Show Enthusiasm and Be Attentive Through the Interview Process


Listen and do not interrupt the interviewer. When it is your turn to speak, ask your questions.  Don’t be shy about sharing ideas to demonstrate your grasp on the position.


Emphasize Your Strengths 


An interview is your time to shine as a potential employee.  Therefore, it is crucial to sell yourself to the interviewer by pointing out your strengths.  Perhaps, you are a “people” person that has a winning personality and are a good conversationalist that can get others to open up to you easily.  Then again, planning and organizing details for the large picture is something that you might excel in or always be the one that others come to for creative ideas that help to get projects started after the initial concept.  Whatever those strengths may be, share them with the interviewer while you have the opportunity.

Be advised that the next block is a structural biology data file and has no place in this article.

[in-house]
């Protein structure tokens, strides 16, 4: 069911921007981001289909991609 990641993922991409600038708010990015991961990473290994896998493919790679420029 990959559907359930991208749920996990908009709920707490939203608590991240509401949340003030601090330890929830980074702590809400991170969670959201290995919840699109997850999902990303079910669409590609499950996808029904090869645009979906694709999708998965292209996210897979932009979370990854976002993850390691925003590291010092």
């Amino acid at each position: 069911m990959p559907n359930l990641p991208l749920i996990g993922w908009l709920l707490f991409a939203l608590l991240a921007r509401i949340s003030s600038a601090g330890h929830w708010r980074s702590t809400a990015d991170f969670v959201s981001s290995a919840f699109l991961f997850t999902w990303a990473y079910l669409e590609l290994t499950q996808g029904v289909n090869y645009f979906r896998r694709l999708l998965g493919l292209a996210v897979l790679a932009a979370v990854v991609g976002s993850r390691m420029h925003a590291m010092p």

Follow Up After the Interview Can Give You an Edge


Everyone likes to be appreciated.  Sending a thank you note to the interviewer for taking the time to speak with you can be helpful.  A little thoughtful note can single you out from the herd of others competing for that same position.  It also shows the interviewer exactly how interested you are to work for their company by making sure your name is remembered.


Perseverance Pays Off


Despite how well the interview went, you may not get the position.  Of course, you will take it as a personal rejection and blame yourself for something or another.  Whatever the reason was, not getting the job was not your fault.  After all, for every corporate job, it is estimated that 250 others hoped to snag that job also.  You, my friend, at least made it to the top 20 or so.  Take pride in that and consider that interview was your practice run.  The next job will be yours!